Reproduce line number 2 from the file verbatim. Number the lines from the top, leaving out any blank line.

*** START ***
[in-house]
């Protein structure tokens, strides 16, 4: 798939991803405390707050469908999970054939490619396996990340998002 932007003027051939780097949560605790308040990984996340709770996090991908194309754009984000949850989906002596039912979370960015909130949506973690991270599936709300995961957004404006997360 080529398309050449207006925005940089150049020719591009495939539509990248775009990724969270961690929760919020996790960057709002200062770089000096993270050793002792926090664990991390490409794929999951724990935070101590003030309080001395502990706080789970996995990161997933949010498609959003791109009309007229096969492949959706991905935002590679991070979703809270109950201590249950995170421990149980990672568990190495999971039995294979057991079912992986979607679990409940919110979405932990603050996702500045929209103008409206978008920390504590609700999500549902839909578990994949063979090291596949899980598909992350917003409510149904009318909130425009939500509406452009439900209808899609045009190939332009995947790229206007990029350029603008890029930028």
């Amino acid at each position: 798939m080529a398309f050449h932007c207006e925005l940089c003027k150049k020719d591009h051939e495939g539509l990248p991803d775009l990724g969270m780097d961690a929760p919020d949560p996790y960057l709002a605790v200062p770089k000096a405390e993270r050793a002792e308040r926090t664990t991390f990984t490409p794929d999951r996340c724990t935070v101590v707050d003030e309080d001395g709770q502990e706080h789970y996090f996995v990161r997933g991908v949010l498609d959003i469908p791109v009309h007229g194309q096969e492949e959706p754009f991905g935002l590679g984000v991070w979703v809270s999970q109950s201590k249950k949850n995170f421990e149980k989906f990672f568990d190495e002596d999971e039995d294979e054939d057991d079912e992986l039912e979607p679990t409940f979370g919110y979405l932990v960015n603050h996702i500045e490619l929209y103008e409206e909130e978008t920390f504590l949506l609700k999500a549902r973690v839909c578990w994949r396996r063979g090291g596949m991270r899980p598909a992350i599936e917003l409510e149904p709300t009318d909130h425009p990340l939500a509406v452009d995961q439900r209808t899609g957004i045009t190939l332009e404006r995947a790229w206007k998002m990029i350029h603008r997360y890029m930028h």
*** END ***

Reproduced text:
């Protein structure tokens, strides 16, 4: 798939991803405390707050469908999970054939490619396996990340998002 932007003027051939780097949560605790308040990984996340709770996090991908194309754009984000949850989906002596039912979370960015909130949506973690991270599936709300995961957004404006997360 080529398309050449207006925005940089150049020719591009495939539509990248775009990724969270961690929760919020996790960057709002200062770089000096993270050793002792926090664990991390490409794929999951724990935070101590003030309080001395502990706080789970996995990161997933949010498609959003791109009309007229096969492949959706991905935002590679991070979703809270109950201590249950995170421990149980990672568990190495999971039995294979057991079912992986979607679990409940919110979405932990603050996702500045929209103008409206978008920390504590609700999500549902839909578990994949063979090291596949899980598909992350917003409510149904009318909130425009939500509406452009439900209808899609045009190939332009995947790229206007990029350029603008890029930028």